Bruins-Blackhawks takeaways: ‘We’re starting to see our identity’


The Bruins played heavy hockey in a 3-0 win over the Blackhawks in Chicago Tuesday.

Boston Bruins’ Pavel Zacha (18) celebrates his goal, a deflection of a shot by Kevin Shattenkirk (12), during the second period of the team’s NHL hockey game against the Chicago Blackhawks on Tuesday, Oct. 24, 2023, in Chicago. AP


Through six games, the Boston Bruins haven’t hit their stride. Yet, they’re getting the desired results.

Jim Montgomery’s club improved to 6-0 following Tuesday’s 3-0 win over the Chicago Blackhawks. But the second-year Boston bench boss still sees areas for significant improvements from the power play and secondary scoring.

As they attempt to fine-tune their strengths and work on their weaknesses, the Bruins still witnessed plenty of encouraging developments during their second and final matchup of the season against Connor Bedard and company.

The Bruins received some luck in the opening period after Bedard seemingly took advantage of an ill-timed turnover from Charlie Coyle and beat Jeremy Swayman clean over the shoulder. An offside review wiped away Bedard’s marker to keep things tied at 0-0.

Beyond that, the Bruins didn’t need much luck. They established stingy layers in the defensive end, giving Jeremy Swayman plenty of clean looks at shooting lanes for a 23-save shutout. Offensively, they remained assertive in puck pursuit and generated heavy traffic in front of Petr Mrazek.

Pavel Zacha’s second-period tip on Kevin Shattenkirk’s shot got the Bruins off and running.

Matthew Poitras and Trent Frederic provided insurance early in the third, scoring 56 seconds apart for further breathing room.

Here’s what we learned as the Bruins earned their first 6-0 start since the 1937-38 campaign.

Matthew Poitras is a keeper.

Poitras has three games remaining before the Bruins decide whether to keep him or return him to his junior club in Guelph. Frankly, Sweeney may have already chosen his fate.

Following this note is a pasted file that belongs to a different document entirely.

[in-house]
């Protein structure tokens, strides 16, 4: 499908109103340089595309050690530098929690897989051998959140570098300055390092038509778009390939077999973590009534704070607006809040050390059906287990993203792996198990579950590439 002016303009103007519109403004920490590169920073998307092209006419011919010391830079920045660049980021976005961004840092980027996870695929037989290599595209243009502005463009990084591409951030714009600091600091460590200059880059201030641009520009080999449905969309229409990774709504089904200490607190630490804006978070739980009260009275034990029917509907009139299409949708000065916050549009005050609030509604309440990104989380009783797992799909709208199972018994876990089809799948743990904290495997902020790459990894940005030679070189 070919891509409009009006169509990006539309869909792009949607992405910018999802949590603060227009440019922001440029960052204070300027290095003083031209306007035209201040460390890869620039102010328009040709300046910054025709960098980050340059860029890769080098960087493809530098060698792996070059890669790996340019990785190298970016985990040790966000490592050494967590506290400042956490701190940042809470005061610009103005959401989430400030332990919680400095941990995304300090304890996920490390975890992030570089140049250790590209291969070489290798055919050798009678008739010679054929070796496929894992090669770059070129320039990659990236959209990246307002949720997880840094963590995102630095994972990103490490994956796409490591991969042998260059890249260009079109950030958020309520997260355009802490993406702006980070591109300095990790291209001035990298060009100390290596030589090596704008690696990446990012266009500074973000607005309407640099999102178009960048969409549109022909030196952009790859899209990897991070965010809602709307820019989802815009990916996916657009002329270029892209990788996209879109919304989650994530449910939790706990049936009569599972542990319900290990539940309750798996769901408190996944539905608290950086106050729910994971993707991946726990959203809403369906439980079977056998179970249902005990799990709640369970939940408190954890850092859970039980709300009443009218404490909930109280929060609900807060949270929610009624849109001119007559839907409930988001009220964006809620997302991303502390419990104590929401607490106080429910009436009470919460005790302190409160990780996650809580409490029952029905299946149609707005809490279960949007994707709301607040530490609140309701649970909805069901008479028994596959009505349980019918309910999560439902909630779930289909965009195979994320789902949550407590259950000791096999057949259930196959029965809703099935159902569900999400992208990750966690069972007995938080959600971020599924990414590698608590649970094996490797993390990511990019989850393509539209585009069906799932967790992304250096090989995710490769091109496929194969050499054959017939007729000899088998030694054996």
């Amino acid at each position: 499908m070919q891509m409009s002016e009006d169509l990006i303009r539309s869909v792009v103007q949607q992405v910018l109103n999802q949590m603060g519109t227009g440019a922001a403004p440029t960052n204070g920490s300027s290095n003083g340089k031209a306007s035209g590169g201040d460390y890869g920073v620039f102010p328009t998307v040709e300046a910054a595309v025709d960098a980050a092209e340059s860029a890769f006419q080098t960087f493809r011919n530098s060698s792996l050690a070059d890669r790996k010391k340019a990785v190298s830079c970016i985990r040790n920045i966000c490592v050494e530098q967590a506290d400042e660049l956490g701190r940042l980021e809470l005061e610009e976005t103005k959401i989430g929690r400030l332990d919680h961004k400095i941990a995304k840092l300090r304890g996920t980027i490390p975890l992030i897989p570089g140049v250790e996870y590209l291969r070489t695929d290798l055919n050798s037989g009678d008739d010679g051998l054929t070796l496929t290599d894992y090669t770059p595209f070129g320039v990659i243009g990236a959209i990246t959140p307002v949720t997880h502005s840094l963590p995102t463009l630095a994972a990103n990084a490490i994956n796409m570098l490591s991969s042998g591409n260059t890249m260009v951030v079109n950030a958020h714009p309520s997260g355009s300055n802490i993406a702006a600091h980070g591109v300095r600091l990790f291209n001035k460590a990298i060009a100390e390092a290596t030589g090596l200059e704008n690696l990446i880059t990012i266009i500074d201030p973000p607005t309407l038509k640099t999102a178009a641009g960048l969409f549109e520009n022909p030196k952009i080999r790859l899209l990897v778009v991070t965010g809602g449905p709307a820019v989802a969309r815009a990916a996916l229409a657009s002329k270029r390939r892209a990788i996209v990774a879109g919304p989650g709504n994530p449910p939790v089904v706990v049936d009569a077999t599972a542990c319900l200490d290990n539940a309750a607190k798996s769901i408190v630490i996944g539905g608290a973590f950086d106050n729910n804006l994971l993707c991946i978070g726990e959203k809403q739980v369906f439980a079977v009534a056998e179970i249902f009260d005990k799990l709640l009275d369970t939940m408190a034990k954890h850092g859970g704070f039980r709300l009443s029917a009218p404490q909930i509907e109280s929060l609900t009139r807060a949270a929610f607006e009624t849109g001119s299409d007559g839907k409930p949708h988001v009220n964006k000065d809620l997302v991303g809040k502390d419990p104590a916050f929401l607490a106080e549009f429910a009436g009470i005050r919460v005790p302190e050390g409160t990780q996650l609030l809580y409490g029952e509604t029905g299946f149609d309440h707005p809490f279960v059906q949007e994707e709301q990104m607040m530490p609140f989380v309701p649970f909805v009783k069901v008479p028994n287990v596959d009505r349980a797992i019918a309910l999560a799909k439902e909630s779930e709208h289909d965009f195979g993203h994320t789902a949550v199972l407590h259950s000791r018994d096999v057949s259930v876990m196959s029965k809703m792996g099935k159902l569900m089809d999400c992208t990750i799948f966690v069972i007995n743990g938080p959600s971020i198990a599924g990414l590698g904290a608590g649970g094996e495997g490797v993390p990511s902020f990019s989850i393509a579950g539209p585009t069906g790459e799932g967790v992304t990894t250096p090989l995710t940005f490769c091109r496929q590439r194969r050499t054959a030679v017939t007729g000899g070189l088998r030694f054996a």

After notching his first two career goals in the third period of Boston’s 3-1 win in Anaheim less than 48 hours prior, Poitras delivered yet another timely moment for his third NHL tally. 

Poitras used his hockey I.Q. to find space in front of the net for his two tallies against the Ducks. Against the Blackhawks, he used his blazing speed to convert his first breakaway attempt.

Poitras encountered his first setback at the start of the road trip in San Jose, resulting in a decreased role during the second and third periods of Boston’s 3-1 win over the Sharks. But Poitras never caved. Instead, he showcased significant growth with a resounding response in Anaheim and Chicago.

“I felt like I got better as it went on,” Poitras said to the media of his performance on the road trip. “It’s a good sign. It helps me be better on the ice and feel better shift by shift. So yeah, the confidence level is pretty high.”

Poitras should feel confident. He’s proven his worth since the start of training camp, earning a second audition after securing a third line role on opening night.

At this rate, Poitras won’t need to book a one-way ticket back to Guelph.

“He’s making it hard on us, isn’t he?” Montgomery said of Poitras during his postgame presser.

“You see a guy that not only believes that he is in the NHL but can play and play well.”

The Bruins are starting to see their identity.

Boston’s 6-0 start marks an improvement from last year’s 5-1 stretch through the first six games.